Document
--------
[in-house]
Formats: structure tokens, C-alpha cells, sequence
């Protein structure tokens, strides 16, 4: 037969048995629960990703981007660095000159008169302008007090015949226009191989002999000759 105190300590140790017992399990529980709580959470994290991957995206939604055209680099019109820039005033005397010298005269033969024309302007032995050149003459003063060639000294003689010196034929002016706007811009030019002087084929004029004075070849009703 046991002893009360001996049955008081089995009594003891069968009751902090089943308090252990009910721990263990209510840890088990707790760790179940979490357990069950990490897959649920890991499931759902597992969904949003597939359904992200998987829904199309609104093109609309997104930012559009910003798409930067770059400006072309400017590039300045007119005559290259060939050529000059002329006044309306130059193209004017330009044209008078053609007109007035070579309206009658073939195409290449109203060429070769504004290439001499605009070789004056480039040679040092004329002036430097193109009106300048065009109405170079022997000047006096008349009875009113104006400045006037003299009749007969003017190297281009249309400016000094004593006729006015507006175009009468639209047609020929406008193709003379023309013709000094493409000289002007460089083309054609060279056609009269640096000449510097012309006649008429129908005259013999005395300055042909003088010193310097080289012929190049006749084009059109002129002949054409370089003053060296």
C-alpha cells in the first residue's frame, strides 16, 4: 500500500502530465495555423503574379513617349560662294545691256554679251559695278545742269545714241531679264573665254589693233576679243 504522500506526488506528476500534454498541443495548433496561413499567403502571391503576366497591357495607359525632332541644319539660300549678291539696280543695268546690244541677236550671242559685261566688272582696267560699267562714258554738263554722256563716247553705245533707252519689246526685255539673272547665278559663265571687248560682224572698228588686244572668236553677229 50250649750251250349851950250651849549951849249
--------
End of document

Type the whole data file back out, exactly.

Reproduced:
[in-house]
Formats: structure tokens, C-alpha cells, sequence
């Protein structure tokens, strides 16, 4: 037969048995629960990703981007660095000159008169302008007090015949226009191989002999000759 105190300590140790017992399990529980709580959470994290991957995206939604055209680099019109820039005033005397010298005269033969024309302007032995050149003459003063060639000294003689010196034929002016706007811009030019002087084929004029004075070849009703 046991002893009360001996049955008081089995009594003891069968009751902090089943308090252990009910721990263990209510840890088990707790760790179940979490357990069950990490897959649920890991499931759902597992969904949003597939359904992200998987829904199309609104093109609309997104930012559009910003798409930067770059400006072309400017590039300045007119005559290259060939050529000059002329006044309306130059193209004017330009044209008078053609007109007035070579309206009658073939195409290449109203060429070769504004290439001499605009070789004056480039040679040092004329002036430097193109009106300048065009109405170079022997000047006096008349009875009113104006400045006037003299009749007969003017190297281009249309400016000094004593006729006015507006175009009468639209047609020929406008193709003379023309013709000094493409000289002007460089083309054609060279056609009269640096000449510097012309006649008429129908005259013999005395300055042909003088010193310097080289012929190049006749084009059109002129002949054409370089003053060296």
C-alpha cells in the first residue's frame, strides 16, 4: 500500500502530465495555423503574379513617349560662294545691256554679251559695278545742269545714241531679264573665254589693233576679243 504522500506526488506528476500534454498541443495548433496561413499567403502571391503576366497591357495607359525632332541644319539660300549678291539696280543695268546690244541677236550671242559685261566688272582696267560699267562714258554738263554722256563716247553705245533707252519689246526685255539673272547665278559663265571687248560682224572698228588686244572668236553677229 50250649750251250349851950250651849549951849249